The Daubmann court noted that the Supreme Court on several occasions has rejected the "fruit of the poisonous tree" doctrine where physical evidence was discovered as a result of an uncoerced statement obtained by police in violation of Miranda. Id. at 236 (citing Patane, 542 U.S. at 637 (Thomas, J., plurality); Oregon v. Elstad, 470 U.S. 298, 307 (1985); Harris v. New York, 401 U.S. 222, 224-26 (1971); Oregon v. Hass, 420 U.S. 714, 722 (1975); Michigan v. Tucker, 417 U.S. 433, 449-50 (1974)). The district court held that "the 'complete and sufficient' remedy for a Miranda violation is the exclusion of unwarned statements in the government's case-in-chief at trial." Id. at 237 (quoting Patane, 542 U.S. at 641-42 (Thomas, J., plurality)). The court held that the fact that the police in this case used the unwarned statements to obtain a search warrant rather than using the statements to discover evidence directly was an immaterial difference. Id. at 237 (quoting Phillips, 468 F.3d at 1266). Accordingly, the court concluded that the magistrate judge acted properly in considering the unwarned statements to determine that there was probable cause in support of the issuance of the search warrant. Id.

Based on the foregoing authorities, the court concludes that the physical evidence seized from Mr. Briggs' apartment pursuant to the search warrant should not be suppressed. Mr. Briggs statements were voluntary and uncoerced, though they were obtained in violation of the rule in Miranda. However, the violation of Miranda does not result in the suppression of subsequently-obtained physical evidence. Patane, 542 U.S. at 633-34, 645; Morse, 569 F.3d at 884-85; Flores-Sandoval, 474 F.3d at 1147; Phillips, 468 F.3d at 1265-66; and Daubmann, 474 F. Supp. 2d at 236-37. For that reason, the court recommends that Mr. Briggs' request to suppress the physical evidence seized from his apartment be denied.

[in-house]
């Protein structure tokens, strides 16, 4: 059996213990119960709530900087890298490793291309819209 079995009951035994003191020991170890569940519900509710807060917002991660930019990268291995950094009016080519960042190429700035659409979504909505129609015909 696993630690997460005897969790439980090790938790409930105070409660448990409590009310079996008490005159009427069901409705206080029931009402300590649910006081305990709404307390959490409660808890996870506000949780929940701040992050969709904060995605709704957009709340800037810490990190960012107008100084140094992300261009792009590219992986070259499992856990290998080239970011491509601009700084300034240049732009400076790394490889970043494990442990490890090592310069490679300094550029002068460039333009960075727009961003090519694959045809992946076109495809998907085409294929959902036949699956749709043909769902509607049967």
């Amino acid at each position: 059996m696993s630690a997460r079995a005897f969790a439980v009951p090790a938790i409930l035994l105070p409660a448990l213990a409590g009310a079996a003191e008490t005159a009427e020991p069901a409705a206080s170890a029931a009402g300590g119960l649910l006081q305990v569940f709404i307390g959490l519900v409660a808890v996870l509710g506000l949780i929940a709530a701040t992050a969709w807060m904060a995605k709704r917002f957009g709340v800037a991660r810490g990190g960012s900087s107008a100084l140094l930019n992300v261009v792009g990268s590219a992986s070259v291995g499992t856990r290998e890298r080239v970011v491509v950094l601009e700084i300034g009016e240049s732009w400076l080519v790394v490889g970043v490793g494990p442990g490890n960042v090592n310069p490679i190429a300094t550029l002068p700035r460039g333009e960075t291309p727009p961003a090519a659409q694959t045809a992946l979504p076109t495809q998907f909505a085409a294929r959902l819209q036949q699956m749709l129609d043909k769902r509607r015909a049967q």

D. Whether the Search Warrant Was Supported By Probable Cause Independent of Mr. Briggs' Statements

Finally, the government argues that the physical evidence obtained via the search warrant should not be suppressed because it would inevitably have been discovered. To prove that evidence would have been inevitably discovered, the government must show (1) that there was a reasonable probability that police would have discovered the evidence in question by lawful means, and (2) that the government was actively pursuing an alternative, substantial line of investigation at the time of the constitutional violation.

United States v. Romo-Corrales, 592 F.3d 915, 920 n.5 (8th Cir. 2010) (citing United States v. Pruneda, 518 F.3d 597, 604 (8th Cir. 2008)).

As to the first prong, the court finds that the application for the search warrant, with Mr. Briggs' statements excised, did provide probable cause for the issuance of the search warrant. "If an affidavit in support of a search warrant 'sets forth sufficient facts to lead a prudent person to believe that there is a "fair probability that contraband or evidence of a crime will be found in a particular place," ' probable cause to issue the warrant has been established." United States v. Grant, 490 F.3d 627, 631 (8th Cir. 2007) (citing United States v. Warford, 439 F.3d 836, 841 (8th Cir. 2006) (quoting Illinois v. Gates, 462 U.S. 213, 238 (1983)). "Probable cause requires only a showing of fair probability, not hard certainties." United States v. Hudspeth, 525 F.3d 667, 676 (8th Cir. 2008). Whether a search warrant is supported by probable cause is to be determined by considering the totality of the circumstances. Grant, 490 F.3d at 632. The issuing judge's resolution of the issue of probable cause should be paid "great deference by reviewing courts." Id. (quoting Gates, 462 U.S. at 236; Spinelli v. United States, 393 U.S. 410, 419 (1969)).

Reviewing courts examine the sufficiency of an affidavit in support of a search warrant using "common sense" and not using a "hypertechnical" approach. Grant, 490 F.3d at 632 (citing United States v. Solomon, 432 F.3d 824, 827 (8th Cir. 2005) (quoting United States v. Williams, 10 F.3d 590, 593 (8th Cir. 1993)). "Where there is no evidentiary hearing before the magistrate judge, the probable cause determination must be based upon 'only that information which is found within the four corners of the affidavit.' " Hudspeth, 525 F.3d at 674 (quoting United States v. Olvey, 437 F.3d 804, 807 (8th Cir. 2006)).